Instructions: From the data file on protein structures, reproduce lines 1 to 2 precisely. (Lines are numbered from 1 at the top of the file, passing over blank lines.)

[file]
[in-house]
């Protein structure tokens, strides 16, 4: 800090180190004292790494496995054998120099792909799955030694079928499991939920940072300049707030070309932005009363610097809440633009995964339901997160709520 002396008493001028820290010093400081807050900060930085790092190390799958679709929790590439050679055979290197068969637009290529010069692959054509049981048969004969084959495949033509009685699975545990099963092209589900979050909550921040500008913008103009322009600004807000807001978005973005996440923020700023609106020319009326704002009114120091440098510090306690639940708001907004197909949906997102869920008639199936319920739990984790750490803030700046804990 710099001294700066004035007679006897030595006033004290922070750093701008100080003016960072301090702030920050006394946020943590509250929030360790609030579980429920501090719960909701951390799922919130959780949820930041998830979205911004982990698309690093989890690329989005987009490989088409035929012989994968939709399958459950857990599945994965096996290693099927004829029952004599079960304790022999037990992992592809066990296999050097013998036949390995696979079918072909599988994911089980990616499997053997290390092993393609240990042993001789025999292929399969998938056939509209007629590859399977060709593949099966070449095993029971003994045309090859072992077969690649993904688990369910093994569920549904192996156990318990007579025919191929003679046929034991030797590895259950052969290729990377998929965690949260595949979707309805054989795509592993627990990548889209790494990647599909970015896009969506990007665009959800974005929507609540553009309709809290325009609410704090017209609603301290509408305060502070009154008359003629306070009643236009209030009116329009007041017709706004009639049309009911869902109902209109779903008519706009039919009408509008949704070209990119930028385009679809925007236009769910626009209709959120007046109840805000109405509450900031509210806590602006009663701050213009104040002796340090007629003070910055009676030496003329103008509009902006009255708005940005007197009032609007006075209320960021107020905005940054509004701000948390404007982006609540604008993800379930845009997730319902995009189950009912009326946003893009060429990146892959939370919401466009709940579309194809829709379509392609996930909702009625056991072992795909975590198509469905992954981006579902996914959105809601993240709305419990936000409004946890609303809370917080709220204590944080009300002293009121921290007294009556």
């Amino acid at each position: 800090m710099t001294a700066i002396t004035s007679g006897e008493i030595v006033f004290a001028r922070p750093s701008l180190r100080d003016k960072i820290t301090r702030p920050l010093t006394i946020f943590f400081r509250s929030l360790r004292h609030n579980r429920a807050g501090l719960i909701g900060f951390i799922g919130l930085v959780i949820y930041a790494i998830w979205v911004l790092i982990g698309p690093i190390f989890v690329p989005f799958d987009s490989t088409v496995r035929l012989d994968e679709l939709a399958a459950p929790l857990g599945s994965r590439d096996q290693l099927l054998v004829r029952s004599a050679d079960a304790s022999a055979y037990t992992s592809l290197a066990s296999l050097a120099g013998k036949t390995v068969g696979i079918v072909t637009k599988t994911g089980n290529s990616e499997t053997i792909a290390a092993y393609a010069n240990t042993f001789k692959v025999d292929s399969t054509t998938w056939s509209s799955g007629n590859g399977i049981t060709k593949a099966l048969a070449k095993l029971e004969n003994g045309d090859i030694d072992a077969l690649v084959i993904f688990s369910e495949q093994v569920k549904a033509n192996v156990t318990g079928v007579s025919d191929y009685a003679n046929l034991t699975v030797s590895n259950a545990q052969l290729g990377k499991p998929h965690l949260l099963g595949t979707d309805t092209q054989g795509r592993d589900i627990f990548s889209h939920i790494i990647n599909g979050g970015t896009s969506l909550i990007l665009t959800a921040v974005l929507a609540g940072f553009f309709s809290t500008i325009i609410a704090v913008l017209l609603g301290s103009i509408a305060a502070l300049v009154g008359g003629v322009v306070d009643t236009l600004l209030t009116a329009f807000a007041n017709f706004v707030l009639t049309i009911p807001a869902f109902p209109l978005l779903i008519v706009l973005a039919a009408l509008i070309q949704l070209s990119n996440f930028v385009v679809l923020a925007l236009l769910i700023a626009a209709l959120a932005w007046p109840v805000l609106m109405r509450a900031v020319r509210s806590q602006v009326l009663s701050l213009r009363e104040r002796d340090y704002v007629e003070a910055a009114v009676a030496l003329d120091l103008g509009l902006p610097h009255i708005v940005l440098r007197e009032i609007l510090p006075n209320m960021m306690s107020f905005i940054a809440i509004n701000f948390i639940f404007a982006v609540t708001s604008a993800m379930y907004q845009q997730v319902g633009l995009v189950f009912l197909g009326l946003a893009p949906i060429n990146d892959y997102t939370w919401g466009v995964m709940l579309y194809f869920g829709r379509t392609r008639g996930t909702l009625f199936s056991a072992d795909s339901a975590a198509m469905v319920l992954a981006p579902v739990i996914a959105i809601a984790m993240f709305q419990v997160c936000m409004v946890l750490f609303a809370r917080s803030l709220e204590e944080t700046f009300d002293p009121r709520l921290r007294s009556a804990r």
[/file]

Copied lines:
[in-house]
């Protein structure tokens, strides 16, 4: 800090180190004292790494496995054998120099792909799955030694079928499991939920940072300049707030070309932005009363610097809440633009995964339901997160709520 002396008493001028820290010093400081807050900060930085790092190390799958679709929790590439050679055979290197068969637009290529010069692959054509049981048969004969084959495949033509009685699975545990099963092209589900979050909550921040500008913008103009322009600004807000807001978005973005996440923020700023609106020319009326704002009114120091440098510090306690639940708001907004197909949906997102869920008639199936319920739990984790750490803030700046804990 710099001294700066004035007679006897030595006033004290922070750093701008100080003016960072301090702030920050006394946020943590509250929030360790609030579980429920501090719960909701951390799922919130959780949820930041998830979205911004982990698309690093989890690329989005987009490989088409035929012989994968939709399958459950857990599945994965096996290693099927004829029952004599079960304790022999037990992992592809066990296999050097013998036949390995696979079918072909599988994911089980990616499997053997290390092993393609240990042993001789025999292929399969998938056939509209007629590859399977060709593949099966070449095993029971003994045309090859072992077969690649993904688990369910093994569920549904192996156990318990007579025919191929003679046929034991030797590895259950052969290729990377998929965690949260595949979707309805054989795509592993627990990548889209790494990647599909970015896009969506990007665009959800974005929507609540553009309709809290325009609410704090017209609603301290509408305060502070009154008359003629306070009643236009209030009116329009007041017709706004009639049309009911869902109902209109779903008519706009039919009408509008949704070209990119930028385009679809925007236009769910626009209709959120007046109840805000109405509450900031509210806590602006009663701050213009104040002796340090007629003070910055009676030496003329103008509009902006009255708005940005007197009032609007006075209320960021107020905005940054509004701000948390404007982006609540604008993800379930845009997730319902995009189950009912009326946003893009060429990146892959939370919401466009709940579309194809829709379509392609996930909702009625056991072992795909975590198509469905992954981006579902996914959105809601993240709305419990936000409004946890609303809370917080709220204590944080009300002293009121921290007294009556």